Syrian Refugee Crisis Generates World-Wide Concern 

By Jonas Poggi
Europe is currently facing an unheard of emergency: thousands of refugees from Syria are attempting to cross in to the European Union. These are Syrian refugees, attempting to escape the war-torn country of Syria and find safety in Europe.

The refugees will cross from Syria in to Turkey, where they will often times attempt to reach Greece by boat. This dangerous crossing leads to a multitude of deaths each year. Those who make it to Greece attempt to reach the northern parts of Europe such as Germany and Sweden. But to get there, the migrants have to cross through Croatia or Hungary in to Austria.

Croatia and Hungary have been at the center of this crisis, as both countries border Austria, which in turn borders Germany. Both countries have taken a strict policy of border control, and are shutting down their borders, making it impossible for these migrants to cross. Recently, Hungary set up a razor-wire fence across the border. Croatia has also threatened to take military action against the migrants crossing across their borders, forcing them back in to Croatia’s southeastern neighbor, Serbia.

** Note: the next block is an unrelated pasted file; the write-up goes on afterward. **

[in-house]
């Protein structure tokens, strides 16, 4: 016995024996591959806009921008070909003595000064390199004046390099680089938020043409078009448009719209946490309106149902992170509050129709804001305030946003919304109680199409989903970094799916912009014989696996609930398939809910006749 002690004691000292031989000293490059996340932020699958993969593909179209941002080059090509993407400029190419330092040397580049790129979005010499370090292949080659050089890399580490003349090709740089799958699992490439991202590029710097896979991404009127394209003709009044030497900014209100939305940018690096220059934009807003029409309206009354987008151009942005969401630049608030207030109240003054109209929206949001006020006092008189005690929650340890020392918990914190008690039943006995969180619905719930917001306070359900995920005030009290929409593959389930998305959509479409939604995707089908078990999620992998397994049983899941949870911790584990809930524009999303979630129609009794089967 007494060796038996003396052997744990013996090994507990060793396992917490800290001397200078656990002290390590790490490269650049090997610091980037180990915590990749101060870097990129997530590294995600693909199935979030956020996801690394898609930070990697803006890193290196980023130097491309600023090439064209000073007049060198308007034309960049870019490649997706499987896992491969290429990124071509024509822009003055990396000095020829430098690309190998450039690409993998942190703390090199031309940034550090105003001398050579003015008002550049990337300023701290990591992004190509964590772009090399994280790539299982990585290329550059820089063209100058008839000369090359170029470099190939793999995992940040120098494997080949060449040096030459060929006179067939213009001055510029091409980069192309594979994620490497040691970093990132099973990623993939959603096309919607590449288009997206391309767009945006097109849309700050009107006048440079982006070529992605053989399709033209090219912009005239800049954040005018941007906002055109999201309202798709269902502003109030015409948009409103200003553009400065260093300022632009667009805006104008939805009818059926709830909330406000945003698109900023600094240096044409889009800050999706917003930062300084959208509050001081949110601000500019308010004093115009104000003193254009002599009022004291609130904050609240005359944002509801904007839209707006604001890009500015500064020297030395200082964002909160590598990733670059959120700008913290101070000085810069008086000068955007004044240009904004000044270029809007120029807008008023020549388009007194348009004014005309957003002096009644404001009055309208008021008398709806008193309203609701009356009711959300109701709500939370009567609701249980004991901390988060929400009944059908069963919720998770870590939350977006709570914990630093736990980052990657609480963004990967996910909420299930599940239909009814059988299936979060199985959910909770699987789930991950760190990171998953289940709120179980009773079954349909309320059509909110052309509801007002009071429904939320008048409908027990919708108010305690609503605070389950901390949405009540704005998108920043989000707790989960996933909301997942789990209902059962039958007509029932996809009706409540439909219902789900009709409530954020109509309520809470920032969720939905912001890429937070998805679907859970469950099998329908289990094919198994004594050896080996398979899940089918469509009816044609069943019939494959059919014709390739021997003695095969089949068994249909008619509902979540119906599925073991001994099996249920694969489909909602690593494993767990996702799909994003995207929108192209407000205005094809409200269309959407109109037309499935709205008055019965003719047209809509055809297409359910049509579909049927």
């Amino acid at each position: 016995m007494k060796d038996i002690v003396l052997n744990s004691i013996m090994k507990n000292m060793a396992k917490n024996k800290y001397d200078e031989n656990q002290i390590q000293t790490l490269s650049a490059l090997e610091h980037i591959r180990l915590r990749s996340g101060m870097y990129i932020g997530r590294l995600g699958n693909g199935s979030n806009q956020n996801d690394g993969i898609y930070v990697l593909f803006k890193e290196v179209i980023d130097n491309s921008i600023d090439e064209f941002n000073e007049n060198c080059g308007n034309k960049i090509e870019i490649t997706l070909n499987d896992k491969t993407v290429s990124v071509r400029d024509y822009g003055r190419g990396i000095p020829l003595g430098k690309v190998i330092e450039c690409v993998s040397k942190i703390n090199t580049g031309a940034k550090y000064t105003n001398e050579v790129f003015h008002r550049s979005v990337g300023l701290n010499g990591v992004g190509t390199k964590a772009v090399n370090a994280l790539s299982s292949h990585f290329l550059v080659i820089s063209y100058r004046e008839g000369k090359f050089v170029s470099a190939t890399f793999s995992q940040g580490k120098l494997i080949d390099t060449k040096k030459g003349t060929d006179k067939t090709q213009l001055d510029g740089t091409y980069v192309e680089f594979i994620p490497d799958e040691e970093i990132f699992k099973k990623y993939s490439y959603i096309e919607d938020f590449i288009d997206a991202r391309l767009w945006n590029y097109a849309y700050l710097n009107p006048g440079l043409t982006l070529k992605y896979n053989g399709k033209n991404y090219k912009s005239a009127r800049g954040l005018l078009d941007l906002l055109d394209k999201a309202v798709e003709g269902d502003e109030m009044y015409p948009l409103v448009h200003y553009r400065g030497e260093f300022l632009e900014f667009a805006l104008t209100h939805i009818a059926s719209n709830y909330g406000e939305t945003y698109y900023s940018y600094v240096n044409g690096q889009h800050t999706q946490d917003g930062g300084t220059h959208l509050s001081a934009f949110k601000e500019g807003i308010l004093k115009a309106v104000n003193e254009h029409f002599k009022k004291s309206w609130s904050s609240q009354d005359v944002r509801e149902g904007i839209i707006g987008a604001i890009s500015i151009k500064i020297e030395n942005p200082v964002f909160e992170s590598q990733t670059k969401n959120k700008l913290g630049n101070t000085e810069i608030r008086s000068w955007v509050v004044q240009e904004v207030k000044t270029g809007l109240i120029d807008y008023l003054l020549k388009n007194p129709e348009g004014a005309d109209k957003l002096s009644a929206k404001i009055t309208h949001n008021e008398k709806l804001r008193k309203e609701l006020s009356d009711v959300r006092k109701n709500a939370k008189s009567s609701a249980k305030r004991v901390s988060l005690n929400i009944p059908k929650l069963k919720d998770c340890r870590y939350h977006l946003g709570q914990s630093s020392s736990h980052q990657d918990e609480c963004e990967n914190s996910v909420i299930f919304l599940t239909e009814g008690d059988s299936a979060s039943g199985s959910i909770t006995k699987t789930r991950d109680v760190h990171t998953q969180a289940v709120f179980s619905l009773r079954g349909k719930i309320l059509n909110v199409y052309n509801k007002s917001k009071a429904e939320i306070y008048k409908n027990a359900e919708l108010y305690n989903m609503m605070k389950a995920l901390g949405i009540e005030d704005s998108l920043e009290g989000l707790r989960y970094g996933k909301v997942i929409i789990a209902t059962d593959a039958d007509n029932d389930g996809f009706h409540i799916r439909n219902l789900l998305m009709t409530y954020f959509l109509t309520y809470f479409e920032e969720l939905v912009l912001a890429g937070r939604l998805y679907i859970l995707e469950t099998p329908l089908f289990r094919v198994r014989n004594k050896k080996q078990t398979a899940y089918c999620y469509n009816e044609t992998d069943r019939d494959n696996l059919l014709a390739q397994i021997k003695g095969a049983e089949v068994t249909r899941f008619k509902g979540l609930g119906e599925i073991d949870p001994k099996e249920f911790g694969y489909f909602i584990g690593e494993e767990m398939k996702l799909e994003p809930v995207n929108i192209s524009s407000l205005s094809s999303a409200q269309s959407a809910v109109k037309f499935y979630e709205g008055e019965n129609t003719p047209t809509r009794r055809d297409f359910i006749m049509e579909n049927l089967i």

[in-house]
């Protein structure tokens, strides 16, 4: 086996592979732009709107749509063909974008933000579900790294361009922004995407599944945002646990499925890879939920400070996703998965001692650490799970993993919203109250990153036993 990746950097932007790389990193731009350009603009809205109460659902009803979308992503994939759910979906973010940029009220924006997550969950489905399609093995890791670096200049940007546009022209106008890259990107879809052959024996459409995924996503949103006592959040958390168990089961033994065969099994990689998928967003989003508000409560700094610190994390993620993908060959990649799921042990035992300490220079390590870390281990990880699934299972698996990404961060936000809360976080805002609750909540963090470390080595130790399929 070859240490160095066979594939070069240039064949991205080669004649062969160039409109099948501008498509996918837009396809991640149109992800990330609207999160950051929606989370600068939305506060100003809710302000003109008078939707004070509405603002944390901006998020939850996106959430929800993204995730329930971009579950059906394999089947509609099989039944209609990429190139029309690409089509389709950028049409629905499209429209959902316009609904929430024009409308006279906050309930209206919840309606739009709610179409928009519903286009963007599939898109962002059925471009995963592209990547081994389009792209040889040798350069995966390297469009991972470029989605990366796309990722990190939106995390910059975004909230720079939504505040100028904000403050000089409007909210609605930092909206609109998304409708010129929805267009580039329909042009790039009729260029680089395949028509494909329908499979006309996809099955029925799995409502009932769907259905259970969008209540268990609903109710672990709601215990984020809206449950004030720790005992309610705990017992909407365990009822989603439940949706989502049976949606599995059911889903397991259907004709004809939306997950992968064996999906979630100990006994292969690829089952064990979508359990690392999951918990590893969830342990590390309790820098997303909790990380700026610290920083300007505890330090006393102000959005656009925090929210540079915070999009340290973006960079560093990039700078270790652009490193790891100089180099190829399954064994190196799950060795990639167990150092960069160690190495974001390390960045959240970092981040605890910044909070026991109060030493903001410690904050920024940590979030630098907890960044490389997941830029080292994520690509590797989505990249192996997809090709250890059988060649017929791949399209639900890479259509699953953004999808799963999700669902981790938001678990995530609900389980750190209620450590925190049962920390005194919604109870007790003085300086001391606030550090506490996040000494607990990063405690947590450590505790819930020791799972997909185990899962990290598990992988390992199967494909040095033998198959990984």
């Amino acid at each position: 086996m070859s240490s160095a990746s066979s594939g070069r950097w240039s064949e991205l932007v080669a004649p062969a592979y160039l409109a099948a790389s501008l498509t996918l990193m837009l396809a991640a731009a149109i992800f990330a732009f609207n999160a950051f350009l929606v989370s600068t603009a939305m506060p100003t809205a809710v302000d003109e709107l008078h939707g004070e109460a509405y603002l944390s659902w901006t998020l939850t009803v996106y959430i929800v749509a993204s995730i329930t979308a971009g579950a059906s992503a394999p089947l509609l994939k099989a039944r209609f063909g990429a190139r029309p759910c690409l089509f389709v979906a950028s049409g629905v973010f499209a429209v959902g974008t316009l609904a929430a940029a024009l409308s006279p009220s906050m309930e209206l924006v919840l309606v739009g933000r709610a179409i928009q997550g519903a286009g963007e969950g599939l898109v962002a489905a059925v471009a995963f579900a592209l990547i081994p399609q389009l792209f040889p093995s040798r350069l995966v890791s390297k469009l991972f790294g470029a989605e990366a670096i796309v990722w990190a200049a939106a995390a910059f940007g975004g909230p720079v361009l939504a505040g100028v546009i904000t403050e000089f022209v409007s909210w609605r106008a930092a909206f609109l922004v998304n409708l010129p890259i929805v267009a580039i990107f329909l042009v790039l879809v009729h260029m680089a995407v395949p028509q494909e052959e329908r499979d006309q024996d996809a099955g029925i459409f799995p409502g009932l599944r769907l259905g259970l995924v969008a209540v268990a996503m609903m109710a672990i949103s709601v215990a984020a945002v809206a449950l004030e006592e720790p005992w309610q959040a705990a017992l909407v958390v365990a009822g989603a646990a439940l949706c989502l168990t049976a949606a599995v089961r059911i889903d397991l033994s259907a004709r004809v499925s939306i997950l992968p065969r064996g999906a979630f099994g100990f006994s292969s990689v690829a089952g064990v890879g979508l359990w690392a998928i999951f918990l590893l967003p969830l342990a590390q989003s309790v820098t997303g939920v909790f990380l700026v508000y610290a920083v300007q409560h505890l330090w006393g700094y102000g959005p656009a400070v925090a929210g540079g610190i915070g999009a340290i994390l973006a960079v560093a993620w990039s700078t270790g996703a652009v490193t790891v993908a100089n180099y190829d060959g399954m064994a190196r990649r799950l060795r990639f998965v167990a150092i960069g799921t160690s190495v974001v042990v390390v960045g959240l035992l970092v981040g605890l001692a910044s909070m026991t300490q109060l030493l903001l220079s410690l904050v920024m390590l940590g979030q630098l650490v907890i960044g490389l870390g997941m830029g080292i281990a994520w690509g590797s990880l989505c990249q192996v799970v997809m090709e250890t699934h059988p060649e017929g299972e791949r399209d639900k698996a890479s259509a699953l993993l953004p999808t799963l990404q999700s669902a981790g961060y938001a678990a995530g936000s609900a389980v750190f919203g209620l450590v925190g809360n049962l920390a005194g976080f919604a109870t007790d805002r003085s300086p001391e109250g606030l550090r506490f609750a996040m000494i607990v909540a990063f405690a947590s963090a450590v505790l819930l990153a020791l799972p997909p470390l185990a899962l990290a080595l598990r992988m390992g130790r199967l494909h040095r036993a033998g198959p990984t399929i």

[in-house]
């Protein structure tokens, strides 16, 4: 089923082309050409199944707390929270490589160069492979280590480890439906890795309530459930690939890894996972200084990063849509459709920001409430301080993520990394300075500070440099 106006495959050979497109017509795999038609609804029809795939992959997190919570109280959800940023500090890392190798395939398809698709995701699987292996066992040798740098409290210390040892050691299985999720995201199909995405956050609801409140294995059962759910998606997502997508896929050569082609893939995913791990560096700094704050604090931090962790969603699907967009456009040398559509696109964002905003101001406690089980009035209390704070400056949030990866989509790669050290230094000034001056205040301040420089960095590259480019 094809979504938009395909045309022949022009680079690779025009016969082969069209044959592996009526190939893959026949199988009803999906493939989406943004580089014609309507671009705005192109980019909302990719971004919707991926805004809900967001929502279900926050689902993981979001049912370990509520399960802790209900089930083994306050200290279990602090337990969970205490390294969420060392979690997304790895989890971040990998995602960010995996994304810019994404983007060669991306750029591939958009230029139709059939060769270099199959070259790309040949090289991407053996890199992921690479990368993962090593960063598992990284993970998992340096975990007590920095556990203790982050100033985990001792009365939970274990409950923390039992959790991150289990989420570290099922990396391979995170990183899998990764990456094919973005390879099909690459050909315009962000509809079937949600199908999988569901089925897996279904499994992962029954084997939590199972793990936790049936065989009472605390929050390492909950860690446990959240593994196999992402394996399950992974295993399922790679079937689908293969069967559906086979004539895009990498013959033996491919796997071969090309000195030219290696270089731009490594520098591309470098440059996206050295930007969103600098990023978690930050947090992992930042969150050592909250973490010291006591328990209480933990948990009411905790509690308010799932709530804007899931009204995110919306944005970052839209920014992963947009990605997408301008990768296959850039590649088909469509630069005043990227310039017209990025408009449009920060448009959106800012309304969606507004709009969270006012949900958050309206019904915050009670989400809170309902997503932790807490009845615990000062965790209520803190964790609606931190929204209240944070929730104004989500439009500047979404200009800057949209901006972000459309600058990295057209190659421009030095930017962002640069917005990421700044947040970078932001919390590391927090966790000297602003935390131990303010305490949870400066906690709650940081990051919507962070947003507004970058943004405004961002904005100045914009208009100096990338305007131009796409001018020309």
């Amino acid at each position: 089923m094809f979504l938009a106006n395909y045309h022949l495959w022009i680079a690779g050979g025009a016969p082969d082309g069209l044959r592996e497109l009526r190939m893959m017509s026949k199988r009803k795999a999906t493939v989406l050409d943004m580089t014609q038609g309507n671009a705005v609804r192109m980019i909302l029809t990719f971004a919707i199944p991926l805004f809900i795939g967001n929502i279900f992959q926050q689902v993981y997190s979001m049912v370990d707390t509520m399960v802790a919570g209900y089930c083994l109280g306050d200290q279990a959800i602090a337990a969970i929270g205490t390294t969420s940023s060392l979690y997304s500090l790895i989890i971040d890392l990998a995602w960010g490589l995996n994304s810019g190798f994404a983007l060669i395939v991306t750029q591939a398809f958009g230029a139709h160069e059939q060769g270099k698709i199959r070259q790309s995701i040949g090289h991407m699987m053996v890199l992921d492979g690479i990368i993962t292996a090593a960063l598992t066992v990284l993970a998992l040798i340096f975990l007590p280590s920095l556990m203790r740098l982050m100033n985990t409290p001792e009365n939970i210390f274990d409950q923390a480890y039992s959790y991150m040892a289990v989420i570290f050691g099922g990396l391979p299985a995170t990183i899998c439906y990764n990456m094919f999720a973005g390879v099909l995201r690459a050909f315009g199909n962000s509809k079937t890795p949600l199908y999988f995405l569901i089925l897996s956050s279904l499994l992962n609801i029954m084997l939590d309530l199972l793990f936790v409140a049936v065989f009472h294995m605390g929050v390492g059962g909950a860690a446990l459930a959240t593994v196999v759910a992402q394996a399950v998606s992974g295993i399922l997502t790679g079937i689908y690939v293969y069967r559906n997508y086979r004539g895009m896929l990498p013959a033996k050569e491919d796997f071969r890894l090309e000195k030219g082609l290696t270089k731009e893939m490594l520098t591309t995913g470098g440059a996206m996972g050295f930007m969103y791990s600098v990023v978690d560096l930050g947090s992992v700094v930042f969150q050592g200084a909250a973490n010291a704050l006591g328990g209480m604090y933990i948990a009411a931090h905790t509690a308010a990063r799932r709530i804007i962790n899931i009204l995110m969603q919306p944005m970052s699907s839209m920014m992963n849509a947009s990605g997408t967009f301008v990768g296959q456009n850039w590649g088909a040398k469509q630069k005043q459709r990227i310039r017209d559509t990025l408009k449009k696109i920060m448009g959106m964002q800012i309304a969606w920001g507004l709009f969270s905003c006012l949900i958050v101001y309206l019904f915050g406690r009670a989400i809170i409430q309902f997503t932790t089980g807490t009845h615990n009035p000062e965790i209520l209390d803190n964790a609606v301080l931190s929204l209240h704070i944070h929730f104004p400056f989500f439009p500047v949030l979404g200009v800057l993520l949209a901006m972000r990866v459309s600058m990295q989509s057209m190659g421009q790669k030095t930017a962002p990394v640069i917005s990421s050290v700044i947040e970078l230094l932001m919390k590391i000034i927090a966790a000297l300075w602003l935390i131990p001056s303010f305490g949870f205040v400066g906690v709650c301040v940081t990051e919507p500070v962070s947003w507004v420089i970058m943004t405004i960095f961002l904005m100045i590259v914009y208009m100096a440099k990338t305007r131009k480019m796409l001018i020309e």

For the past several years, the country has been in a state of civil war. Rebels in Syria have taken arms against the president Bashaar al-Assad. Recently, the terrorist group ISIS has become another threat to the Syrian people. This is why there has been a larger influx of migrants trying to reach Europe this year.

The refugees illegally travel to Northern Europe where they attempt to receive asylum, protection from that country. Many European nations have gladly excepted Syrian migrants. Among these are England, France, Germany, and Austria. Secretary of State John Kerry has also said that the United States will take in Syrian refugees as well. This will only happen if the migrants are able to reach the countries that have offered to grant them asylum, which would require crossing the borders of the Southern European countries.

The European Union has agreed to relocate 120,000 migrants, even though several nations in the Union have disagreed. This migrant crisis is unlike any in history, and it will likely challenge the strength of the European Union.

Leave a Reply

Fill in your details below or click an icon to log in: Logo

You are commenting using your account. Log Out /  Change )

Google photo

You are commenting using your Google account. Log Out /  Change )

Twitter picture

You are commenting using your Twitter account. Log Out /  Change )

Facebook photo

You are commenting using your Facebook account. Log Out /  Change )

Connecting to %s